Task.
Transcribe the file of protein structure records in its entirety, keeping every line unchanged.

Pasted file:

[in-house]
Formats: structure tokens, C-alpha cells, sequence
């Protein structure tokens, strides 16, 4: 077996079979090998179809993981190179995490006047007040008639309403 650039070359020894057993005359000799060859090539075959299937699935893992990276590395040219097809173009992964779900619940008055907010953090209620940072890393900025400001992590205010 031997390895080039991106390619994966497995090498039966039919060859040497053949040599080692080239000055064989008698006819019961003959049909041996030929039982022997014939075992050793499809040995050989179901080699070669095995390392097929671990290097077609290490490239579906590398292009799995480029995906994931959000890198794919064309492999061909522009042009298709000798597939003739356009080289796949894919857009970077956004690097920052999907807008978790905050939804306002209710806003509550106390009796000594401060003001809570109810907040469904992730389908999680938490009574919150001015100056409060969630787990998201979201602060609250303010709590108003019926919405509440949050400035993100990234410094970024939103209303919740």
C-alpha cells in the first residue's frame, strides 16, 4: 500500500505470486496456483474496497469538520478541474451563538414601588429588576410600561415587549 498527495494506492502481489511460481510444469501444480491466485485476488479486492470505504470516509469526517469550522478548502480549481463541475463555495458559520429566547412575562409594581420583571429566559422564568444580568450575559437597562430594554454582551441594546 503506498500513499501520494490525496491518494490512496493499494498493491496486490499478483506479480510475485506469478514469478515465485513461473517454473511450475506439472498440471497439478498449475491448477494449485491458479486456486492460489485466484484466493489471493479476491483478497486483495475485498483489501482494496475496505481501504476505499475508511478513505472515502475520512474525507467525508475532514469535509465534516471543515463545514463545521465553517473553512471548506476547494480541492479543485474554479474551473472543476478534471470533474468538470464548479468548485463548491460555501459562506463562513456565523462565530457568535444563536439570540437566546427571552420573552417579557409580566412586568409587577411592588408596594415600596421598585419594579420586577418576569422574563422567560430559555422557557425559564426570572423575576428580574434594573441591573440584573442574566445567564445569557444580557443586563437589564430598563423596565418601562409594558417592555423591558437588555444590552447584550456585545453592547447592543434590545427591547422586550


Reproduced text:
[in-house]
Formats: structure tokens, C-alpha cells, sequence
């Protein structure tokens, strides 16, 4: 077996079979090998179809993981190179995490006047007040008639309403 650039070359020894057993005359000799060859090539075959299937699935893992990276590395040219097809173009992964779900619940008055907010953090209620940072890393900025400001992590205010 031997390895080039991106390619994966497995090498039966039919060859040497053949040599080692080239000055064989008698006819019961003959049909041996030929039982022997014939075992050793499809040995050989179901080699070669095995390392097929671990290097077609290490490239579906590398292009799995480029995906994931959000890198794919064309492999061909522009042009298709000798597939003739356009080289796949894919857009970077956004690097920052999907807008978790905050939804306002209710806003509550106390009796000594401060003001809570109810907040469904992730389908999680938490009574919150001015100056409060969630787990998201979201602060609250303010709590108003019926919405509440949050400035993100990234410094970024939103209303919740």
C-alpha cells in the first residue's frame, strides 16, 4: 500500500505470486496456483474496497469538520478541474451563538414601588429588576410600561415587549 498527495494506492502481489511460481510444469501444480491466485485476488479486492470505504470516509469526517469550522478548502480549481463541475463555495458559520429566547412575562409594581420583571429566559422564568444580568450575559437597562430594554454582551441594546 503506498500513499501520494490525496491518494490512496493499494498493491496486490499478483506479480510475485506469478514469478515465485513461473517454473511450475506439472498440471497439478498449475491448477494449485491458479486456486492460489485466484484466493489471493479476491483478497486483495475485498483489501482494496475496505481501504476505499475508511478513505472515502475520512474525507467525508475532514469535509465534516471543515463545514463545521465553517473553512471548506476547494480541492479543485474554479474551473472543476478534471470533474468538470464548479468548485463548491460555501459562506463562513456565523462565530457568535444563536439570540437566546427571552420573552417579557409580566412586568409587577411592588408596594415600596421598585419594579420586577418576569422574563422567560430559555422557557425559564426570572423575576428580574434594573441591573440584573442574566445567564445569557444580557443586563437589564430598563423596565418601562409594558417592555423591558437588555444590552447584550456585545453592547447592543434590545427591547422586550